Being creative types here at Ethical Weddings, we got pretty excited about having storytellers as part of the wedding entertainment.
As many brides are inspired by the beauty and history of Scotland, we’ve interviewed Scot and his partner Samantha from Scottish Master of Ceremonies as they craft authentic tales, hand-fasting ceremonies, cross weaving and plaid demonstrations as part of wedding day entertainment. Scot is a modern day Seanachaidh (storyteller) or Clan Bard, entertainer, oral historian and traditional storyteller living up in the Highlands.
What does traditional storytelling offer as a form of wedding entertainment?
I believe it connects the couple and the wedding guests with the history of the setting. We often have couples that are affiliated with Scottish clans, so we will incorporate those stories into the day. They are extra special as they are often passed down through a clan over the centuries and we bring them to life for the guests.
Why do people love the stories as part of a wedding day?
At weddings there can be a bit of a lull between dinner or the ceremony and the photography. It’s a good way to bring everyone back together. Scot will announce that the storytelling will begin and gather guests together. People often tell us it’s a magical part of the day as they learn about the history of the place, culture and even ancestral family of the happy couple.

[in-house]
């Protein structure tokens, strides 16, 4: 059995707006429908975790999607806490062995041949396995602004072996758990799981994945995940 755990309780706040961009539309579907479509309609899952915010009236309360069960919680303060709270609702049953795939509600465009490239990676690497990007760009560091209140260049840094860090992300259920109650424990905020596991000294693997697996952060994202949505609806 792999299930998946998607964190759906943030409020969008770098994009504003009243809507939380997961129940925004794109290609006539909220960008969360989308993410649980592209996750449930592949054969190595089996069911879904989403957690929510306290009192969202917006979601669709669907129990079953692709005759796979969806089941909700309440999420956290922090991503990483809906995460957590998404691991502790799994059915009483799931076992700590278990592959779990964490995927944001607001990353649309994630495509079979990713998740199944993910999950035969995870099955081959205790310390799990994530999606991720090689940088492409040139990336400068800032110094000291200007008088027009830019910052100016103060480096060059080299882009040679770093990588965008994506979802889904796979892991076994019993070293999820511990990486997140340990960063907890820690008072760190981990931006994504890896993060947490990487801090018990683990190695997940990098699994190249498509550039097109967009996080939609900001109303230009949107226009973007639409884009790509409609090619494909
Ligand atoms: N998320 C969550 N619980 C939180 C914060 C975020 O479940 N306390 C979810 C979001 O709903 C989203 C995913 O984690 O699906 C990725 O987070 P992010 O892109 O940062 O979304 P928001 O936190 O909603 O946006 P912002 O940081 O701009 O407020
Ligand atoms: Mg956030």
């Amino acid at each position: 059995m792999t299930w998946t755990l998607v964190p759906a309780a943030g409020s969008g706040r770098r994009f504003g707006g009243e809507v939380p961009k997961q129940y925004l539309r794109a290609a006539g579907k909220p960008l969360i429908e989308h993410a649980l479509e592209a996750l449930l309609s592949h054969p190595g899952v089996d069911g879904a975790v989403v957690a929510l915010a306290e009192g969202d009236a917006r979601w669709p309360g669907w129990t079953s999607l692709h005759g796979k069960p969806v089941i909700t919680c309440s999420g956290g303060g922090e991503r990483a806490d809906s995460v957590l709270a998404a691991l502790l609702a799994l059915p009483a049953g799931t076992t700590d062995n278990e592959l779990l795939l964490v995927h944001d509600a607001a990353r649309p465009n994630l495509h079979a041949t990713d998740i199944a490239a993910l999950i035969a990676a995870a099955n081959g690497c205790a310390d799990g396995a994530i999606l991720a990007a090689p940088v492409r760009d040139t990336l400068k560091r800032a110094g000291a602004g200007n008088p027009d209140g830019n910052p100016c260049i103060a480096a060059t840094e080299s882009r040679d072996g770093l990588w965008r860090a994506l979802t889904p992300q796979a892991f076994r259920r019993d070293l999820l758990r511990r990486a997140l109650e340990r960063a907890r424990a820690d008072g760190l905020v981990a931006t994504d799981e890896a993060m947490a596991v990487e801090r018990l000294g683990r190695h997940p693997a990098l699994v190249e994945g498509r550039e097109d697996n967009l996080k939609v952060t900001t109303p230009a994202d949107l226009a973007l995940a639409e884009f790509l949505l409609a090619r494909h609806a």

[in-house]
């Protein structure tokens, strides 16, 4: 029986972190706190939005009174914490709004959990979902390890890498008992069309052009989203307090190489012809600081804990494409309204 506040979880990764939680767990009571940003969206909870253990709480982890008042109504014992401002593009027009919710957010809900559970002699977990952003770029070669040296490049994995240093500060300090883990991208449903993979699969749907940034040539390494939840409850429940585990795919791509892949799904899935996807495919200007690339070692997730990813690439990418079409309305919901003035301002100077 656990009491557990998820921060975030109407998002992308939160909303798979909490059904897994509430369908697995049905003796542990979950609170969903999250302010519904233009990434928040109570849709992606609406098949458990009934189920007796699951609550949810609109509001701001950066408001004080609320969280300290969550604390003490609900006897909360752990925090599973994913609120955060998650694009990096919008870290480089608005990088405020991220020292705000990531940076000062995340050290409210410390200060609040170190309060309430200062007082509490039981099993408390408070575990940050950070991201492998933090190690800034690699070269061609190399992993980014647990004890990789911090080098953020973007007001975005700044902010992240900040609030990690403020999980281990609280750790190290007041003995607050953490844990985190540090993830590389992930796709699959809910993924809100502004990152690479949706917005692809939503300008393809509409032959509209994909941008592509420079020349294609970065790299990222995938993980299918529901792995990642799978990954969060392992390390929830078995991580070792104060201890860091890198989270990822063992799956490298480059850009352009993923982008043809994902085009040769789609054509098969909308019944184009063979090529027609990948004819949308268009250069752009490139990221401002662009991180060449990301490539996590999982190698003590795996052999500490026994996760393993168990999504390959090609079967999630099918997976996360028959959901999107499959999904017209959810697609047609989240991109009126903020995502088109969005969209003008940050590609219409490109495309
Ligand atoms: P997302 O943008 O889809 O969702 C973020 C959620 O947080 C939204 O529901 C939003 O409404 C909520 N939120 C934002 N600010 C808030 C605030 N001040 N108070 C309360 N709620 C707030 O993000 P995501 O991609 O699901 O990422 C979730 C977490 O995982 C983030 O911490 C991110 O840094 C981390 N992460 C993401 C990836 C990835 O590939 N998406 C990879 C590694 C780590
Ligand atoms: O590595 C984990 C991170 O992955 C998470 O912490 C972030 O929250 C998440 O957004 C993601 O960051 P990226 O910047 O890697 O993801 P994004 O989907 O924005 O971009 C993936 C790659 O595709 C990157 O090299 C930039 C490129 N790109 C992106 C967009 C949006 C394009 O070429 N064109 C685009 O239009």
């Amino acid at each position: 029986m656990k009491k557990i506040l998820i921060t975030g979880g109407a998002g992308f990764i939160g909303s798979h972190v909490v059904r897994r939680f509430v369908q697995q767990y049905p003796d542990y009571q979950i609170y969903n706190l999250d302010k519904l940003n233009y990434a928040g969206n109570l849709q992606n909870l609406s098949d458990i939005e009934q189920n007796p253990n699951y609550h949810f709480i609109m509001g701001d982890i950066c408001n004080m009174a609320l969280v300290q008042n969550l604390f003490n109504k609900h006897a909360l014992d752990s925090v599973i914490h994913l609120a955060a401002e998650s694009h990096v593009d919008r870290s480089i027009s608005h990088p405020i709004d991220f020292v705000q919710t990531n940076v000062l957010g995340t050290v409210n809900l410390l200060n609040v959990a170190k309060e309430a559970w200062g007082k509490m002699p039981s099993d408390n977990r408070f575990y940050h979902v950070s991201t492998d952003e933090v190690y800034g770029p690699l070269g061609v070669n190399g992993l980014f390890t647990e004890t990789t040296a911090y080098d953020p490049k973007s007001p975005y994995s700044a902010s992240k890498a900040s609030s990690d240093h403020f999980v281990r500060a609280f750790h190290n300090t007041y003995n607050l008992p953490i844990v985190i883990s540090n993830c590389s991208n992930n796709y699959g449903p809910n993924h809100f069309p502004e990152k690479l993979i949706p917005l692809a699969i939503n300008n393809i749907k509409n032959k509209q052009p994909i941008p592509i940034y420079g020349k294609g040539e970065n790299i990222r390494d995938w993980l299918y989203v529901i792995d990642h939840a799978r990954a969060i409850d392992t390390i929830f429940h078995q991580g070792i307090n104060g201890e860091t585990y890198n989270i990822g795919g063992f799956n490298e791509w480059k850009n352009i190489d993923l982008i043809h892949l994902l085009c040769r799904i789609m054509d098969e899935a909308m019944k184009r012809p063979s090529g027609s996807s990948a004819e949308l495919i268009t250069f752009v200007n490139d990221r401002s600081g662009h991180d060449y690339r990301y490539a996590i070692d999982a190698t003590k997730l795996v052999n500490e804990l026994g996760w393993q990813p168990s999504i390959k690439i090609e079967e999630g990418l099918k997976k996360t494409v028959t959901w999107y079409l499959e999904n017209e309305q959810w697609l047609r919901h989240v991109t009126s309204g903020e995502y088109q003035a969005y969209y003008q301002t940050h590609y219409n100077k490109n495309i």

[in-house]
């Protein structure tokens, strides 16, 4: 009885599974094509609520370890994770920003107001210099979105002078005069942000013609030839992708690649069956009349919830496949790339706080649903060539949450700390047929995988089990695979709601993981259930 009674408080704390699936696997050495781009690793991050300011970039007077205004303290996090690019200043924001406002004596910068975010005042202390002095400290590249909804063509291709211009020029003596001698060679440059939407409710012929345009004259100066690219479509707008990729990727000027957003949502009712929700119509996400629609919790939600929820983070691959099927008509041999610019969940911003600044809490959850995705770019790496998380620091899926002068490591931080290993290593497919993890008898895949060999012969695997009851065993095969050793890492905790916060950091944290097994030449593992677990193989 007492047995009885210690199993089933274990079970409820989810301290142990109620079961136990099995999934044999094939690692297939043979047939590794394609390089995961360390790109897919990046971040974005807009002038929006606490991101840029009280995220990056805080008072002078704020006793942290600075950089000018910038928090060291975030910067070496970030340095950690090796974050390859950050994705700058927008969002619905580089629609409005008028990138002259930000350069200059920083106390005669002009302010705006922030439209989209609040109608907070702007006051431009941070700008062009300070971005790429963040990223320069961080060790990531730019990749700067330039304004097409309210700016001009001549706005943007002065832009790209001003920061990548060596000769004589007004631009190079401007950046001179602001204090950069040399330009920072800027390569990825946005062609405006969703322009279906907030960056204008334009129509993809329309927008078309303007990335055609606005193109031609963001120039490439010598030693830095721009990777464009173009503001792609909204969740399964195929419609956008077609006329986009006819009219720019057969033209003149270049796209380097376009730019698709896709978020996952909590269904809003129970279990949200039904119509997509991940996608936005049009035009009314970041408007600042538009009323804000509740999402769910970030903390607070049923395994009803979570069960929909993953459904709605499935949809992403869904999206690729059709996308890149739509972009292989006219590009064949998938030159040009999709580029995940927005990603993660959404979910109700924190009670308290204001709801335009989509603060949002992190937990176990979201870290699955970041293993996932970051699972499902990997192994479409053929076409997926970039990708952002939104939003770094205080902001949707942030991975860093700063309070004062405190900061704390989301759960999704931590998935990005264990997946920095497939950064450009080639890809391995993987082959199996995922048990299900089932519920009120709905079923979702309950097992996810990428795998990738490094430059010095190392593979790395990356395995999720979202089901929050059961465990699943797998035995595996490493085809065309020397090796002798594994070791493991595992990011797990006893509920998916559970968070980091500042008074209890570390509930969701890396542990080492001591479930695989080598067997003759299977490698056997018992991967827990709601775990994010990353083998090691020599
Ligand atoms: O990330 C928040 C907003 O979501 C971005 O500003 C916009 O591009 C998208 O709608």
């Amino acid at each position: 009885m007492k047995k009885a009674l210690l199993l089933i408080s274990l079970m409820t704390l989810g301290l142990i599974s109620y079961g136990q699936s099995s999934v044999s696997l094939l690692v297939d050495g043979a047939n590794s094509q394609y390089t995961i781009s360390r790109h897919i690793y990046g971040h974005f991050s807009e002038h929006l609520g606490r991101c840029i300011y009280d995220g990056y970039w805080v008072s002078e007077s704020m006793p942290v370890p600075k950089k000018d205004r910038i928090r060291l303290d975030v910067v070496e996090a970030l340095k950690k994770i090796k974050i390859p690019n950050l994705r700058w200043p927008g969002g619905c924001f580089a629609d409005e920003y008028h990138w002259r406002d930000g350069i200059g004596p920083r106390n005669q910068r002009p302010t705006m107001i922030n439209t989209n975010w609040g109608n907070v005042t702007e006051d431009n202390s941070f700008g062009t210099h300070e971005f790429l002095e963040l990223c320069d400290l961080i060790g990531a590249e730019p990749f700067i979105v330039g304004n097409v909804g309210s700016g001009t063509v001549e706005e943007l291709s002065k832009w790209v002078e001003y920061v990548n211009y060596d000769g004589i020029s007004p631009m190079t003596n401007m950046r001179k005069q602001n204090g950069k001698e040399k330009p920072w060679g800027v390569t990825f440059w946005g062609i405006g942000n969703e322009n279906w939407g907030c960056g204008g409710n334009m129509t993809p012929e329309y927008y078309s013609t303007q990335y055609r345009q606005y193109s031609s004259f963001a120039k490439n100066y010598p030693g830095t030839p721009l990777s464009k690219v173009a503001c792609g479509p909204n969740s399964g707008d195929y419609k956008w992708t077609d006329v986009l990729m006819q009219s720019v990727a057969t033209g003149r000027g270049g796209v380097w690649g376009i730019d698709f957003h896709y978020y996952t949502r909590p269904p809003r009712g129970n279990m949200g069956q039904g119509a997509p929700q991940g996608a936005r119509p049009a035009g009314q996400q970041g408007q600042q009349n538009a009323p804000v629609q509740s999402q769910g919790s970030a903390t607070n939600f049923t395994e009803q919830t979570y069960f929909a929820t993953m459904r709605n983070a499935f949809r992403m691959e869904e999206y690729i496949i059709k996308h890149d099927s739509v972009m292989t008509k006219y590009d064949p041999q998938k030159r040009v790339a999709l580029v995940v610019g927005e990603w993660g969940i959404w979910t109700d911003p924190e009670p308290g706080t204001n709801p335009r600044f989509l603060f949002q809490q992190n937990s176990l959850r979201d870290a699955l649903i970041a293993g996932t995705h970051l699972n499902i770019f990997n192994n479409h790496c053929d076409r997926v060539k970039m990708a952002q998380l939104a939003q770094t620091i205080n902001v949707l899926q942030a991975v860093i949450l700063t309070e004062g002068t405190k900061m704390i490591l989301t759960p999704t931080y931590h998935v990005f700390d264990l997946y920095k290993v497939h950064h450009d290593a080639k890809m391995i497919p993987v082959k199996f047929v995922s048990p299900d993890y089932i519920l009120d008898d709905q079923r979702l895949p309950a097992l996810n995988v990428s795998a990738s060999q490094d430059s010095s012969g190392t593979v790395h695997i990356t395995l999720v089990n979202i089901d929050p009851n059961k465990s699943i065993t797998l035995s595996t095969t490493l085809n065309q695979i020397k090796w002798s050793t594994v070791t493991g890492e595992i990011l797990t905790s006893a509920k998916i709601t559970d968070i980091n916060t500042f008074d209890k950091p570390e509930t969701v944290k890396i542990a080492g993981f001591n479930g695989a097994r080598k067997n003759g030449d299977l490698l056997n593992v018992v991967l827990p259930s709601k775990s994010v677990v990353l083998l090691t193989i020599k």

Typically how long does a story last?
It depends on the story! Well, we ask the bride and groom to be there at the start of the tale as often they are so busy during the day they miss their own entertainment. By coming together for the beginning of the story it can give them a precious few minutes together. Usually each individual tale lasts around 20 minutes which is about long enough for people’s attention span especially when they are trying out the local whisky.
What other types of ethical entertainment go well with storytelling?
You can also have storytelling as part of a folk theme, where guests can take turns making St Bride’s Crosses from reeds. The guests have fun making them and either present their crosses for the couple to take home or keep them themselves as a wee piece of the wedding energy, like a wedding favour.
Scot also makes a Besom, which is a type of broom made from traditional materials such as ash, willow or hazel. As part of the day, the couples can jump the besom and it’s then kept in the marital home to bring protection and good luck.
Why do you believe it’s important to tell people about the history and ancestry of the place?
It connects people to the place around them and takes them on a magical journey. In Highland history each Clann Chief retained a Seanachaidh whose role was to entertain the assembly through words, poetry and music for important occasions. Although the role of a Seanchaidh is now rare, it’s become popular to have a Scottish MC to officiate proceedings which gives a sense of Scottish weddings past.
Scotland (as well as other places) is a culture rich in tales and music. Many couples come back here to marry and we feel that storytelling is a way of honouring our heritage.
Thanks Scot and Samantha for that foray into Scottish Seanachaidh life.
Have you booked a storyteller? Perhaps you are quite the storyteller yourself and might like to spin your own? Either way, we’d love to hear from you and any tales you might want to share with other brides looking for inspiration for their ethical entertainment.
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